by Jeanine Basinger
“Marriage,” said Eddie Cantor, long wed to his Ida and the parent of five daughters, “is not a word. It’s a sentence.”
This is a fun read for old movie lovers. That’s lovers of old movies, not movie lovers who are old. As a fan of romantic comedies and dramas, women’s films, and movies with families, I was amazed at the depth and breadth of the knowledge displayed by the author. Or at least her research capabilities. There were a few minor inaccuracies (Scarlet O’Hara did not have 4 husbands in the novel [but she did have 3 children!]) It was a lot of fun to revisit so many of my old favorites, both important classics and the little known or forgotten. Some of the stand-out pieces in my view were the comparisons between the 3 versions of The Painted Veil, Lucy and Ricky, Friday Night Lights, her attention to the movies of the great Doris Day, Carole Lombard, Myrna Loy, Irene Dunne… gee the list goes on and on. I don’t think she neglected any movie that marriage was a focus. The book combines a scholarly bent with a sense of humor and irreverent asides and comments. If a reader is not familiar with the movies discussed, and I venture a lot of readers would not be, the book would probably become tedious, but for me there was a treat on almost every page.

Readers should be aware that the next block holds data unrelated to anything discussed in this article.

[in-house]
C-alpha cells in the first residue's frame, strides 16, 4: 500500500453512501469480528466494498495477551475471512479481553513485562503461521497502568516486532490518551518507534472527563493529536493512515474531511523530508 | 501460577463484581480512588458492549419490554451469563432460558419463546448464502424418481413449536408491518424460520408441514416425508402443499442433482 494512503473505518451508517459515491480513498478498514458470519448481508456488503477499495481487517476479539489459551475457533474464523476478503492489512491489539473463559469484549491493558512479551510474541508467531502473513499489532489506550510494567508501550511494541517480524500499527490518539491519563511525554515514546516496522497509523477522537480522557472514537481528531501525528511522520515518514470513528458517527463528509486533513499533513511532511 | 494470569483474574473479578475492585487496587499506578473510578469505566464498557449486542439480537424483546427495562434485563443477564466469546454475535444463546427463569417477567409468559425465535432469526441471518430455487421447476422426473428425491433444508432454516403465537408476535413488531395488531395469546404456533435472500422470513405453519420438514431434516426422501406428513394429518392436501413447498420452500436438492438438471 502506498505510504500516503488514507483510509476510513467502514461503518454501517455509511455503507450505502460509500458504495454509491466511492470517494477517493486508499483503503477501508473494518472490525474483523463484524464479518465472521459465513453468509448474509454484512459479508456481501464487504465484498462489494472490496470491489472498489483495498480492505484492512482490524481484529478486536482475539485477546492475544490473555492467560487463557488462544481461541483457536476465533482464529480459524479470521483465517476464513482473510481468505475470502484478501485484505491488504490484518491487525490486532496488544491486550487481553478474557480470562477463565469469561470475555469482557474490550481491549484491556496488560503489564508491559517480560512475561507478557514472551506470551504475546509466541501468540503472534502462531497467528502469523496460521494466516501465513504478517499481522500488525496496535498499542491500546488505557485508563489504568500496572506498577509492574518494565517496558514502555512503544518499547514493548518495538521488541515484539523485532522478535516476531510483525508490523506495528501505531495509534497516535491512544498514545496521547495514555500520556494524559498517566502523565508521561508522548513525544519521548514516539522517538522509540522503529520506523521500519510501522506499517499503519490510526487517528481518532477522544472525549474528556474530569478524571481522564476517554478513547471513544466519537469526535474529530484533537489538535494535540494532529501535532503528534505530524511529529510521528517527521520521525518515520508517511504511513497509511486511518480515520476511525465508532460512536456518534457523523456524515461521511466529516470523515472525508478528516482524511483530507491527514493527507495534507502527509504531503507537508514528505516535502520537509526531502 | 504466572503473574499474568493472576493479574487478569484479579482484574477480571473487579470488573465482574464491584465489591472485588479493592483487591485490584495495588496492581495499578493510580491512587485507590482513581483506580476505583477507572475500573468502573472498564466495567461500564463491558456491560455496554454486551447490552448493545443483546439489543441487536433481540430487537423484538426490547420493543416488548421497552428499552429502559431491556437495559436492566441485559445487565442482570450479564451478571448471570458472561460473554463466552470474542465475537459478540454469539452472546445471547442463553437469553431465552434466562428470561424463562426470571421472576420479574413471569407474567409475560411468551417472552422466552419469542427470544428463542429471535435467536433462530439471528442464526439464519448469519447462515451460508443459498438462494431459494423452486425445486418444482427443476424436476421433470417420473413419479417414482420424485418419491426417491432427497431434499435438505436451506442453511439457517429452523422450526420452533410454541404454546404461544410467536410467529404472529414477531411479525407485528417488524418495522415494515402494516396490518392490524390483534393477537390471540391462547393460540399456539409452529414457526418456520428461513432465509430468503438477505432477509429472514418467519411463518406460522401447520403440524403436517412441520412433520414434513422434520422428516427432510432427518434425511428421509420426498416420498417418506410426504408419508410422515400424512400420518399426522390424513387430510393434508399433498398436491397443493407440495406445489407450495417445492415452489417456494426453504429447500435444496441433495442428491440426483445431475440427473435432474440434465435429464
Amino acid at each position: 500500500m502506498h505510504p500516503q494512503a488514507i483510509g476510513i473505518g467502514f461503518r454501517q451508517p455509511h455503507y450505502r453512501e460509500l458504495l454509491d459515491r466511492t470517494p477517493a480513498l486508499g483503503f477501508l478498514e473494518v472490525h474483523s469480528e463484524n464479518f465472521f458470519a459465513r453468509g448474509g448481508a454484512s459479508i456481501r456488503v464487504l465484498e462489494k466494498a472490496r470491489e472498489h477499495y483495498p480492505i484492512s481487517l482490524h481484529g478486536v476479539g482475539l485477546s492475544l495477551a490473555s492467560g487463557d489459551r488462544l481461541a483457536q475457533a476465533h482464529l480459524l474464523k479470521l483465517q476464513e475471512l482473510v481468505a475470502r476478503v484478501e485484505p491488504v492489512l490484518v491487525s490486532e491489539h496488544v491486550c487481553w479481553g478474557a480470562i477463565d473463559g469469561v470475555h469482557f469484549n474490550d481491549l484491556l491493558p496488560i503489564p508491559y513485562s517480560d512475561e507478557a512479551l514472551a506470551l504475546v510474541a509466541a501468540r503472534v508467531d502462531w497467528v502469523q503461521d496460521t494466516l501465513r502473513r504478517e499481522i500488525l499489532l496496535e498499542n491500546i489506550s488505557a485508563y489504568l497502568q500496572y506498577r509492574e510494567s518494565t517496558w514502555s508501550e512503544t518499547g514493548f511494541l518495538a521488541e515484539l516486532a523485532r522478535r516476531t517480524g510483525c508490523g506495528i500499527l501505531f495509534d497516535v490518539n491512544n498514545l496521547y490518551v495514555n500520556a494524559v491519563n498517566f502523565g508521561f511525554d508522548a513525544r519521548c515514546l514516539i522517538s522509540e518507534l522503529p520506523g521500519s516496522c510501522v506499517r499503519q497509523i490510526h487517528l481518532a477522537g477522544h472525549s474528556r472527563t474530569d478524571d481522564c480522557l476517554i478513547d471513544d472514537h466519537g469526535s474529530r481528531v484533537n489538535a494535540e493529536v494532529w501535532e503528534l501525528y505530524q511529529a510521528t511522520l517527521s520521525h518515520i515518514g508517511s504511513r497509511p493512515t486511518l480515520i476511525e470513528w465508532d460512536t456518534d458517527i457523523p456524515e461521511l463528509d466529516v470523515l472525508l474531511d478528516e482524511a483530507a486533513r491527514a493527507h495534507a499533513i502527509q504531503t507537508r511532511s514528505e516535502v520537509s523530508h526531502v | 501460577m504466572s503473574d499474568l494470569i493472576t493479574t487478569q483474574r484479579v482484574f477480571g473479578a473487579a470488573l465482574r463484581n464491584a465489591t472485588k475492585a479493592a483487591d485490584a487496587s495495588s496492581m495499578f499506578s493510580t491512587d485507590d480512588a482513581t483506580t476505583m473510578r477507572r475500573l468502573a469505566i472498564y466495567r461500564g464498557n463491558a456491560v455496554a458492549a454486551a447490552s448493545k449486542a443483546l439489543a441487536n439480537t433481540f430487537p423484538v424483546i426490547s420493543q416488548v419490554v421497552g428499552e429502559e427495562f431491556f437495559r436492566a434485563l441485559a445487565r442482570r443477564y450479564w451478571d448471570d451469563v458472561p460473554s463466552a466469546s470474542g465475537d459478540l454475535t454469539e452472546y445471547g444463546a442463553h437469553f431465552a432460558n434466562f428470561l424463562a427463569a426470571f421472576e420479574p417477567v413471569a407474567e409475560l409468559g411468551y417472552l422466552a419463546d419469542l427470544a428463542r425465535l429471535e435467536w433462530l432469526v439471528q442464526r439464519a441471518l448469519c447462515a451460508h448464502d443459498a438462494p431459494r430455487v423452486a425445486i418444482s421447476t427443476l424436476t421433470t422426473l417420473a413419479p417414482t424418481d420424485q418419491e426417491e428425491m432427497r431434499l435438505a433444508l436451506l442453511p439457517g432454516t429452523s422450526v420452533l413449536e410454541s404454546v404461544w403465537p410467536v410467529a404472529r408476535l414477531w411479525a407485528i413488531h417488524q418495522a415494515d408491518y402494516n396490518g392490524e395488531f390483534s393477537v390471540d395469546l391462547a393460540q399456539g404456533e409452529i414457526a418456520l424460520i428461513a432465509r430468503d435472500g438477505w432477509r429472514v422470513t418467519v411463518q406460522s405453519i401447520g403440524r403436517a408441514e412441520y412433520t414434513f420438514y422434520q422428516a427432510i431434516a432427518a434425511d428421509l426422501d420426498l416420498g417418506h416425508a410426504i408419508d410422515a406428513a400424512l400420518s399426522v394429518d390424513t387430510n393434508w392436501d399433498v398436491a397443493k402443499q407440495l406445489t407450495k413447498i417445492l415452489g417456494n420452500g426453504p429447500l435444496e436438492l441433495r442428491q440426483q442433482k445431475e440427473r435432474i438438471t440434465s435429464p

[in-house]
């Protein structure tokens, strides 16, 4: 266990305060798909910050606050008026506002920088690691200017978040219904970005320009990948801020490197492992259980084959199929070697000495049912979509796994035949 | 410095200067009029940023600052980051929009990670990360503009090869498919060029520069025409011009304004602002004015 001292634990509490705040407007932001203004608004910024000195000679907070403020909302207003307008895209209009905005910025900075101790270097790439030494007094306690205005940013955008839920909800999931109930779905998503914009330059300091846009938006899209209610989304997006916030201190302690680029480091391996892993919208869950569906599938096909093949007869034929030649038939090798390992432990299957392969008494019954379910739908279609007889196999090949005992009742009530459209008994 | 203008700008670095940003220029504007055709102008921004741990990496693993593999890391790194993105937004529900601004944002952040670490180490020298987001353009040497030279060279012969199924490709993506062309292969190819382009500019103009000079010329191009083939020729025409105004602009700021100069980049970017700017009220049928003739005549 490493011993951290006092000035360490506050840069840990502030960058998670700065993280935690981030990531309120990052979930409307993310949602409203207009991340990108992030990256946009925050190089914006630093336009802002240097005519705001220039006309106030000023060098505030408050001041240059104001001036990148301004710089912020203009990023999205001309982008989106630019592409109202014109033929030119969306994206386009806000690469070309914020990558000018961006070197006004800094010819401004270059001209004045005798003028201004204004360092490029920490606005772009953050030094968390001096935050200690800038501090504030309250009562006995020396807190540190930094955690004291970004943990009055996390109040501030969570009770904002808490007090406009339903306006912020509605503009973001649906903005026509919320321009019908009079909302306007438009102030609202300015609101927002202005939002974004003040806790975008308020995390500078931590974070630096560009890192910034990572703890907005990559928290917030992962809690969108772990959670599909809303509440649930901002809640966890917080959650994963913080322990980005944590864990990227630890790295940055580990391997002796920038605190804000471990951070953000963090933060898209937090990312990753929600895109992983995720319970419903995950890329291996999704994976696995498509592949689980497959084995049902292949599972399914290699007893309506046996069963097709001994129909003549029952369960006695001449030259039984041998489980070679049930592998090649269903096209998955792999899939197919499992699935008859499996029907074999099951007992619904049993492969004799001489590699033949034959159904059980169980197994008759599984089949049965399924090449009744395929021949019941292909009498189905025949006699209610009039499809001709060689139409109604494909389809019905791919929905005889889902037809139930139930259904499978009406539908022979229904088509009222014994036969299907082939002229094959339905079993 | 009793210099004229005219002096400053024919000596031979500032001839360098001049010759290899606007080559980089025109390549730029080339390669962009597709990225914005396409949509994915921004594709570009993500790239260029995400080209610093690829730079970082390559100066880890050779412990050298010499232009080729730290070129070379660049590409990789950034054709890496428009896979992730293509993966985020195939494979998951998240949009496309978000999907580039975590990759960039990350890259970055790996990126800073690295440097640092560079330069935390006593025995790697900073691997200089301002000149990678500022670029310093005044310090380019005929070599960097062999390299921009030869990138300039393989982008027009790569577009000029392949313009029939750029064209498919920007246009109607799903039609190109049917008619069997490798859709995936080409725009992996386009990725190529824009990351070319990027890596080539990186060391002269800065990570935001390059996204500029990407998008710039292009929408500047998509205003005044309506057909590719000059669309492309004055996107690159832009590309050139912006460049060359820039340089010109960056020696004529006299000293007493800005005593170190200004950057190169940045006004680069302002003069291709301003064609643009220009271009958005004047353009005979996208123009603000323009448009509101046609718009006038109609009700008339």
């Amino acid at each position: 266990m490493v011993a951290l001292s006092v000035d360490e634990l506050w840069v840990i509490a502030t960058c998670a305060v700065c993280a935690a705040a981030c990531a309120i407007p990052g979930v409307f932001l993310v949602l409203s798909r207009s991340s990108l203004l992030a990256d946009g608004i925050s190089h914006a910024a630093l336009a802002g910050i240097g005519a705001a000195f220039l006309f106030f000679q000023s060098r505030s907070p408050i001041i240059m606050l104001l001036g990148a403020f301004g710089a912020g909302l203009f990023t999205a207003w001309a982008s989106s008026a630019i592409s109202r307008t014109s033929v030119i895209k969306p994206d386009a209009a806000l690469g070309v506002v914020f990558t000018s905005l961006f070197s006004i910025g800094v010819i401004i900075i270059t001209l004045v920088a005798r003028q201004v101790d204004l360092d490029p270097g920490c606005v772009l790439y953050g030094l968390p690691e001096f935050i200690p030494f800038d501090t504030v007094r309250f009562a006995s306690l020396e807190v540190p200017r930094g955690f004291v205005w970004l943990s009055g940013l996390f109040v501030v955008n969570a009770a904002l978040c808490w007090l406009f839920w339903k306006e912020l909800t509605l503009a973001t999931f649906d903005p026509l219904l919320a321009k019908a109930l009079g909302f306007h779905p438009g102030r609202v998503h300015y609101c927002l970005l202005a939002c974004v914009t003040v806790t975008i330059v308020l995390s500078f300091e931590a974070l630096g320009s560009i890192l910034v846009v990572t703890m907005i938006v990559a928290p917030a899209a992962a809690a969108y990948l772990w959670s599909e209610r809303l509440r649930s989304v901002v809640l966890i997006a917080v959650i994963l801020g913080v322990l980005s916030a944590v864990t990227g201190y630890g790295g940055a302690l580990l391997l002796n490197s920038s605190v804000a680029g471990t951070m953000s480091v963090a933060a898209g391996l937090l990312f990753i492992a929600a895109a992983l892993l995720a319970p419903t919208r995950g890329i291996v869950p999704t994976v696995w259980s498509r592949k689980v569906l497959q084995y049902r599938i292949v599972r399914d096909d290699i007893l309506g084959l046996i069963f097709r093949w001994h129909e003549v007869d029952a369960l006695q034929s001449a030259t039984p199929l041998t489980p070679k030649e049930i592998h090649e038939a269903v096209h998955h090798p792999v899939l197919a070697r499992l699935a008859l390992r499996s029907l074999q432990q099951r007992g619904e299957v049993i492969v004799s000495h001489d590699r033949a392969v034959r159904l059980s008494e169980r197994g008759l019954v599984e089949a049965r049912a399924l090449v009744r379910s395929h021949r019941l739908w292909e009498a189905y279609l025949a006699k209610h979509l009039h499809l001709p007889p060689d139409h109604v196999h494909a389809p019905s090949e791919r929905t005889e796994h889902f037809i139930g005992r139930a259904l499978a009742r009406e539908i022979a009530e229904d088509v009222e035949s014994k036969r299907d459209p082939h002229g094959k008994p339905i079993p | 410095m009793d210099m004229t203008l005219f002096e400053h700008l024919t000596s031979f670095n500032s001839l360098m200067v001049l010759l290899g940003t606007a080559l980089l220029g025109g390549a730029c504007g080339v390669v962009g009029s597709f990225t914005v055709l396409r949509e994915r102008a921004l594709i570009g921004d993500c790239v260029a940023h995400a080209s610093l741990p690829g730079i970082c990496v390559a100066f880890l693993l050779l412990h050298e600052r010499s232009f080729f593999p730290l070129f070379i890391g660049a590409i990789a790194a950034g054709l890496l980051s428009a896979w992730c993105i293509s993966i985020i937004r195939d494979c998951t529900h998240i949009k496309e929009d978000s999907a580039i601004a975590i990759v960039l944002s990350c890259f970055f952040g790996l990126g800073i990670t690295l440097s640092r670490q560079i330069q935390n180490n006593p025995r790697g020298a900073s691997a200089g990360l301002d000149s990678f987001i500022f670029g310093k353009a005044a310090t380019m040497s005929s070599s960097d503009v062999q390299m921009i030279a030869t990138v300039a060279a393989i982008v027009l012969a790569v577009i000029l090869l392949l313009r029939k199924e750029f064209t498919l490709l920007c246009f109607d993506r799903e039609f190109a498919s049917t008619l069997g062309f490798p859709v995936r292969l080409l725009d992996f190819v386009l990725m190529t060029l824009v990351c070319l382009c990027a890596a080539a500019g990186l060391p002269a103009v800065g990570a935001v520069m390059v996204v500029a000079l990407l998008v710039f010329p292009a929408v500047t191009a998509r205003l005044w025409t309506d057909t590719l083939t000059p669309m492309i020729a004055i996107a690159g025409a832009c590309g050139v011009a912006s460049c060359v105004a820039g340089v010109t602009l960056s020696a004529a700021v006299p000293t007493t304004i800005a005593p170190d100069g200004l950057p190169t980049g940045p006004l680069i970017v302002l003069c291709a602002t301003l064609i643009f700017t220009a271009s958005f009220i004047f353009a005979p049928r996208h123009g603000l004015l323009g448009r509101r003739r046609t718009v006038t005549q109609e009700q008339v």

February 14, 2014